As we know, electrical current always has an associated magnetic field, and the oscilloscope can use this magnetic field to measure the corresponding current flow. The oscilloscope can then display a value for the current flow.


A passive device is basically a device that consumes, but does not produce energy, or a component that is incapable of power gain.

For example, an attenuator is a passive device - it consumes but does not produce energy. A 20:1 attenuator takes a 20 volt signal and passes it on as a 1 volt signal.

A passive device such as an attenuator is incapable of power gain.

An example of a device that is capable of power gain is a transistor.


Waveforms with captionsThis is the maximum signal level from maximum positive voltage to maximum negative voltage.

See also:


Waveforms with captionsPeriod refers to a length of time, and in the context of oscilloscopes and AC, the period of an AC waveform is the length of time taken to complete one cycle - from 0V to maximum positive value, back down to lowest negative value and back to 0V. This is one complete cycle, which is repeated as long as the circuit is closed.

The period of the waveform shown here is 30 ms.

The number of cycles per second is known as the frequency of AC:

Frequency = 1/period

The frequency of the signal shown here is 33.33 Hz (1/30).

Another example: Mains electricity in Ireland alternates with a frequency of 50Hz. - the period of this supply is 20 ms (1/50).

See also:


Root Mean Square Voltage, also known as V Effective (Veff)

RMS voltage waveform'Mean' is the same as 'average', and the words 'Root' and 'Square' refer to the square root of something.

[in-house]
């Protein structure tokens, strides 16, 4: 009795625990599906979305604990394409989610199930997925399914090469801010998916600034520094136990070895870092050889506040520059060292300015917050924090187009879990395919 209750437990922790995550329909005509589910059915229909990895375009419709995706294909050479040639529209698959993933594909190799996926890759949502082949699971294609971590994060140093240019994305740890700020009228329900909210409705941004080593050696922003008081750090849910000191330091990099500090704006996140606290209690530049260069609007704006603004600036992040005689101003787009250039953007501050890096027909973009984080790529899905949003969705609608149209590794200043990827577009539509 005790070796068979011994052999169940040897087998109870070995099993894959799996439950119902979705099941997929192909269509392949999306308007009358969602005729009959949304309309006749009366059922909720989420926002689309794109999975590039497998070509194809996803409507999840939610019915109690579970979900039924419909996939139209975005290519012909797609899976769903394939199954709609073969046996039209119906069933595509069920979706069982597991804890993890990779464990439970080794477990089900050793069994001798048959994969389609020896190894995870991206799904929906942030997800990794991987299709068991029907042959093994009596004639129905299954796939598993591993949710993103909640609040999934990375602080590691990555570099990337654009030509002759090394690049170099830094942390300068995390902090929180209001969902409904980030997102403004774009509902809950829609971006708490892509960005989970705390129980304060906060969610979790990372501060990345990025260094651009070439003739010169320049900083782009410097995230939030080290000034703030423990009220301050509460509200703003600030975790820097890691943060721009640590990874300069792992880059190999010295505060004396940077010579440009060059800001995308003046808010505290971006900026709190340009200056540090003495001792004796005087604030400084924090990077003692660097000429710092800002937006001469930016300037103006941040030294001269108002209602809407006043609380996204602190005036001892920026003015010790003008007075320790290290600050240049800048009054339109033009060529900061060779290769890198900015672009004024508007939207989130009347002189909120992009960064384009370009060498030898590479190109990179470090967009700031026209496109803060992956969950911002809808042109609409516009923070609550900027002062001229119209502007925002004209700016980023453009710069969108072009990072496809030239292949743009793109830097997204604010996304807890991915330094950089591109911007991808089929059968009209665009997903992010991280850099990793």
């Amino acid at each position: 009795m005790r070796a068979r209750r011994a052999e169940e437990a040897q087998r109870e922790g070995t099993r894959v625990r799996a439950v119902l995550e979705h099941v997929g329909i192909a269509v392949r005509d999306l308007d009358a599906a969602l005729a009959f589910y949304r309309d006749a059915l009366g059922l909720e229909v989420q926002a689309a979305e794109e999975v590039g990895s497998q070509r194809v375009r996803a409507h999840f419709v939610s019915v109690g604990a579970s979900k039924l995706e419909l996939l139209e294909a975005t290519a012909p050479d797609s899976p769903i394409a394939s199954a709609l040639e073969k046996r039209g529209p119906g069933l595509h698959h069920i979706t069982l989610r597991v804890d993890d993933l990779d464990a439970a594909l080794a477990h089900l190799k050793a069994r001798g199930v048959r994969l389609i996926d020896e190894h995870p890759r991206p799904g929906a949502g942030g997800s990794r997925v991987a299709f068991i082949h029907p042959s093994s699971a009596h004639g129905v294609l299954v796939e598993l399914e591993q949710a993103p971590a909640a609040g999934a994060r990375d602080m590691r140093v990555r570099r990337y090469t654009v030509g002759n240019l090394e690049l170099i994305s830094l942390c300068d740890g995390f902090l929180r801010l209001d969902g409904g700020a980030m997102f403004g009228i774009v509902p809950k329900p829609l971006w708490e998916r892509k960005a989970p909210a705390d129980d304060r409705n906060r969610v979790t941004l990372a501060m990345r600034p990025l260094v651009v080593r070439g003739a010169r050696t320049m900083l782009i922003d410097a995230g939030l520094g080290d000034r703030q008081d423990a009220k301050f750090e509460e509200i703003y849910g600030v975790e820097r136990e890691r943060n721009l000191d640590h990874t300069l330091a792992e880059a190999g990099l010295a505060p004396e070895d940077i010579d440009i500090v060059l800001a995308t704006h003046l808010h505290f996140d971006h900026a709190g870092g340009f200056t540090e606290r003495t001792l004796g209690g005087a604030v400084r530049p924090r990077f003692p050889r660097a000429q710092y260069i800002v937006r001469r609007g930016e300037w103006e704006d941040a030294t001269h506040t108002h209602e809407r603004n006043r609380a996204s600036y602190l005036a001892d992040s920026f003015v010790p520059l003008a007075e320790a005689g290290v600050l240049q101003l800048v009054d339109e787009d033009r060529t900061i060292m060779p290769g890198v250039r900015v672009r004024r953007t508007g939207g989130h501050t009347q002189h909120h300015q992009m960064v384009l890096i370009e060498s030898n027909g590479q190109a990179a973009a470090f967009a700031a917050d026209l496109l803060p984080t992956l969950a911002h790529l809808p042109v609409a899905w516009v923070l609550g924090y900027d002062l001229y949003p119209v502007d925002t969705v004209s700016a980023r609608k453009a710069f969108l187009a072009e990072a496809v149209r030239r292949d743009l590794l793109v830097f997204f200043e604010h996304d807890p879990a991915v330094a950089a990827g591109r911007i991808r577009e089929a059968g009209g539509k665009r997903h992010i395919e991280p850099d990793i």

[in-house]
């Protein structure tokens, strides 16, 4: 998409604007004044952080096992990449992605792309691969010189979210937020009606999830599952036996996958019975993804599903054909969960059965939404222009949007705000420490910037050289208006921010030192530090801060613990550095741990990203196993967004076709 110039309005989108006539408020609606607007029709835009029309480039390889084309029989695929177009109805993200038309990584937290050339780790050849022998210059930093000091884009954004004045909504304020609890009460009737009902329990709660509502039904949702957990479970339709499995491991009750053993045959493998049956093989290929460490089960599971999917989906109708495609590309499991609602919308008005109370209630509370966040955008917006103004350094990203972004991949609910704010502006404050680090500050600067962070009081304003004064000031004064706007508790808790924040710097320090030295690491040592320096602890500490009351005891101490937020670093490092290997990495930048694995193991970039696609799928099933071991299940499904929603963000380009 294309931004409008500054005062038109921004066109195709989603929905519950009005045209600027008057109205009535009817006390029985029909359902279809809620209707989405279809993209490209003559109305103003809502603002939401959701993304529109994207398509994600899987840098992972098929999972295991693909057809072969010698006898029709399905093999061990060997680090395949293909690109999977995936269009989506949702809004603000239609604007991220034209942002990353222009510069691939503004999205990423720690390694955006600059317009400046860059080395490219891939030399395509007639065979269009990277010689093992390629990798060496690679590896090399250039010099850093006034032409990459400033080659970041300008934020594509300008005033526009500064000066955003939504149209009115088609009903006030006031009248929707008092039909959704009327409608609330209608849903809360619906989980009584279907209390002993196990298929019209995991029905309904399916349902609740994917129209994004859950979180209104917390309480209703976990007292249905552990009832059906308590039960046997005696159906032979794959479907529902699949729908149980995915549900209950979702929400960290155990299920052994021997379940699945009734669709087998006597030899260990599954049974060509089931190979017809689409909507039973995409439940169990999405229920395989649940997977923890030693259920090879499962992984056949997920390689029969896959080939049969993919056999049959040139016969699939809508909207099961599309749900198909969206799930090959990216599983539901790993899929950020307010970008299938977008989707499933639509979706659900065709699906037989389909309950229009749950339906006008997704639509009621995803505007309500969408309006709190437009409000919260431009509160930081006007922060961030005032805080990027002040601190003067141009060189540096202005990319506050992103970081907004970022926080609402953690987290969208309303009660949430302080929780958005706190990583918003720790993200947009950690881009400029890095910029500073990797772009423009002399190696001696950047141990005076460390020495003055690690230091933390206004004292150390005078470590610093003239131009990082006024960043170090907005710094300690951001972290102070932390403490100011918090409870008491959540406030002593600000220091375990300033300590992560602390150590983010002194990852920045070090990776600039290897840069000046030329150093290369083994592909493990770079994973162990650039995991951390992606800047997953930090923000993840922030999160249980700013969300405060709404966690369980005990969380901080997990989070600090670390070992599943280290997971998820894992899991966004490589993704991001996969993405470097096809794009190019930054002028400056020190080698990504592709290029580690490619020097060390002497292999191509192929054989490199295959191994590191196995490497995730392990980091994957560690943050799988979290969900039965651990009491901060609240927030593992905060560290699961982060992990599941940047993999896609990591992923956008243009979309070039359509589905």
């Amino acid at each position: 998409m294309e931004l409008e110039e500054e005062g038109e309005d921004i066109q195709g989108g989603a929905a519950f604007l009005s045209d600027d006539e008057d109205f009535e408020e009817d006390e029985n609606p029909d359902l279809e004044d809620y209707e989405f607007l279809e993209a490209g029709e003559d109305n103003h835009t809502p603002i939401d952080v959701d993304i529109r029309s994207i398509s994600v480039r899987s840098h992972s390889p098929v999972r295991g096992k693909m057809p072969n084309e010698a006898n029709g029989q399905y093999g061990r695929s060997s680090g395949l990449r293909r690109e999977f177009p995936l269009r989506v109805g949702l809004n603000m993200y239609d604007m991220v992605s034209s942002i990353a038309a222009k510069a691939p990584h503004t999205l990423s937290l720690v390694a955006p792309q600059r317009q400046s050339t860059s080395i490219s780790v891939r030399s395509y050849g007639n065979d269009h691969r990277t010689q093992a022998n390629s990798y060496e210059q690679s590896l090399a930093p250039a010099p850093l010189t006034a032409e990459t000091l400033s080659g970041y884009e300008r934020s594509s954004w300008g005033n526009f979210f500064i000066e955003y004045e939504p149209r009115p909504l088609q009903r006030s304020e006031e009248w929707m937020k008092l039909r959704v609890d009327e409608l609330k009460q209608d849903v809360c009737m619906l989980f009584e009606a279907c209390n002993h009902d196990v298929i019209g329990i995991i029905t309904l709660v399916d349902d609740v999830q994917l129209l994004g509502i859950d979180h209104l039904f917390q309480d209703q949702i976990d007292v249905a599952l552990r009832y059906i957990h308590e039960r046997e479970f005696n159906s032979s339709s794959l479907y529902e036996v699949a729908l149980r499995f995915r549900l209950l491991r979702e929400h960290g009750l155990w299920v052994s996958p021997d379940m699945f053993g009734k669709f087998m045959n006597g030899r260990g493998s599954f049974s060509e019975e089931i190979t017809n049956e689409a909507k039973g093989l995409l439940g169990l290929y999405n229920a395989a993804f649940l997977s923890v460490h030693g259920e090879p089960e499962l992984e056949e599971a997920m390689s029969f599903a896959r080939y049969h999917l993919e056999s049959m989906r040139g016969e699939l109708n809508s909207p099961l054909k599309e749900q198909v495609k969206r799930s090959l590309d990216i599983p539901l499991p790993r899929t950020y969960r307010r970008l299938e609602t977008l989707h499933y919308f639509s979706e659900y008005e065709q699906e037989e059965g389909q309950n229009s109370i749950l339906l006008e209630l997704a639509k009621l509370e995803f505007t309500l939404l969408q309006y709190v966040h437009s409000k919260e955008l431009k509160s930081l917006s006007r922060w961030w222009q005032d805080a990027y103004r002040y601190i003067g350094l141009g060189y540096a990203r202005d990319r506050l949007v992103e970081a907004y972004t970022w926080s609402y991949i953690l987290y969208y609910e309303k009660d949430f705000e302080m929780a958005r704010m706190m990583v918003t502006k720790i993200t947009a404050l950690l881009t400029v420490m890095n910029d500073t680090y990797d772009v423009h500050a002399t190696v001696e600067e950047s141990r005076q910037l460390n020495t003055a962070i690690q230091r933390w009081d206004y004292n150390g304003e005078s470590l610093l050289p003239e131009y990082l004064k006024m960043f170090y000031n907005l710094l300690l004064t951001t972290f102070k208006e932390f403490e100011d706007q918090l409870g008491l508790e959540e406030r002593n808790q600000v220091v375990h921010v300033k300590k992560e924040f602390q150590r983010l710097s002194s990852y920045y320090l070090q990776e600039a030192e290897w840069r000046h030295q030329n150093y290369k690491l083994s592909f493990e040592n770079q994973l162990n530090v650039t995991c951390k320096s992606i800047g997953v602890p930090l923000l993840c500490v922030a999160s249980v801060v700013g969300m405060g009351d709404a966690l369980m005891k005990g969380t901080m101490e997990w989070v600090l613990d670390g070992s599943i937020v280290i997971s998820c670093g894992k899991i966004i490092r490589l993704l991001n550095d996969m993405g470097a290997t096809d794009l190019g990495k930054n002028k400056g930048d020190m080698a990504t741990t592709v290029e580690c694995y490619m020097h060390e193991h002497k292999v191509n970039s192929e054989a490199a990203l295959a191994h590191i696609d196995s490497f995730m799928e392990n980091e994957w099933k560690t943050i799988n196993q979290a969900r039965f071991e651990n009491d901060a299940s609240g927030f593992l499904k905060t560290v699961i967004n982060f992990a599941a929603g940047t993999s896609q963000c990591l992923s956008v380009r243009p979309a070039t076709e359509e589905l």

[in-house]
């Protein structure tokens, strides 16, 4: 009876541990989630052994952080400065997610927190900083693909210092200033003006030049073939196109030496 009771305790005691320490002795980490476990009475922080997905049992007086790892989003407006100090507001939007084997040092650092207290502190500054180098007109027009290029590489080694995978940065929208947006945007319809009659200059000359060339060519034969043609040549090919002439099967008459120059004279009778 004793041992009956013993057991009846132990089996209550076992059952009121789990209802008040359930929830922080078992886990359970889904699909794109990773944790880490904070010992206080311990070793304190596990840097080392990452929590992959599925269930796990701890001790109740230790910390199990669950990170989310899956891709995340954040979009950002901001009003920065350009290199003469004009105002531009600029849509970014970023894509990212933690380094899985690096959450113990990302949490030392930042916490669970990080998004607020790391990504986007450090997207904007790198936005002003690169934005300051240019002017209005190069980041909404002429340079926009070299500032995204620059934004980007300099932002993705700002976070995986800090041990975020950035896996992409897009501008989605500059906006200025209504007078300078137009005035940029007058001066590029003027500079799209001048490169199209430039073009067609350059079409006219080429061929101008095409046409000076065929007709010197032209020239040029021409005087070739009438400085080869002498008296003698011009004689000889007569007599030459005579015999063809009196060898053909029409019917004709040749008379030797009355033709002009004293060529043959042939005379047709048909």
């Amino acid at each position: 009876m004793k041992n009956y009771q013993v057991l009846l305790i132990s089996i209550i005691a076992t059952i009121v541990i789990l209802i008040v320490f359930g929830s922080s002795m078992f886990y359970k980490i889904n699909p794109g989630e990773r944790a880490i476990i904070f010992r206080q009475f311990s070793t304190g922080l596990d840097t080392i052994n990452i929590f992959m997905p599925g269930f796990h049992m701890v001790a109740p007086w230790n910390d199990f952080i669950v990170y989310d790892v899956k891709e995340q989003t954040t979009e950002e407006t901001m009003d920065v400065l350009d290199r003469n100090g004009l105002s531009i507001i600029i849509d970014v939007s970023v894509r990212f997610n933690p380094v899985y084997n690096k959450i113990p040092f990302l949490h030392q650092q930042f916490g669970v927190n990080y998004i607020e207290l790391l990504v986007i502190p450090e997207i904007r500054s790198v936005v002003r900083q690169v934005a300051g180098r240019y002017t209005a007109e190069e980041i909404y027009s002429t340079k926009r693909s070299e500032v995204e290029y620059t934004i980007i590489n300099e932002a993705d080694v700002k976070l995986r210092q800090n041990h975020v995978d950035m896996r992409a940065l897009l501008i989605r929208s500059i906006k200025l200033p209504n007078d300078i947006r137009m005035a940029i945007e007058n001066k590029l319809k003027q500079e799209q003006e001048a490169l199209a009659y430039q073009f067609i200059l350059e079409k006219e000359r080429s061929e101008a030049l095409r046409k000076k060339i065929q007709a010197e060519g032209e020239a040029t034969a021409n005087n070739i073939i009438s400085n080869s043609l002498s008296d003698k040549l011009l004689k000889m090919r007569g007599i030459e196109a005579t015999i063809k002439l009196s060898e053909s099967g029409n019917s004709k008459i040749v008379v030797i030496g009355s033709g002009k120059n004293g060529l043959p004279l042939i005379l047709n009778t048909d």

When a voltmeter is measuring an AC signal, it does not measure the peak voltage, it only registers the effective voltage - the DC equivalent of the voltage being measured.

Consider the AC waveform shown- how do we measure its voltage? We cannot take the peak voltage as the value, becuse the supply is not always at this peak - it is constantly rising toward it, then falling away from it, all the way down to the lowest negative value before once again moving back toward the peak voltage.

Likewise, we cannot take the average between the peak voltage and the lowest value, because this value is always 0V.

The answer is that we take the value for peak voltage (the amplitude) of the signal and we divide it by the square root of 2, which is approximately 1.4:

VRMS = VP ÷ √ 2

VRMS = 0.7V ÷ 1.4 = 0.5V 

where VRMS is the root mean square voltage, and VP is the peak voltage. Note, the √ 2 (the square root of 2) is approximately 1.4

When you use a multimeter to read the voltage of an AC circuit, you are reading the RMS Voltage. The peak voltage in this circuit is higher.

For example, if you measure an AC circuit at 12V, the peak voltage of that circuit is calculated by using the formula:

VP = VRMS x √ 2

VP = 12 x √ 2 = 12 x 1.4 = 16.8V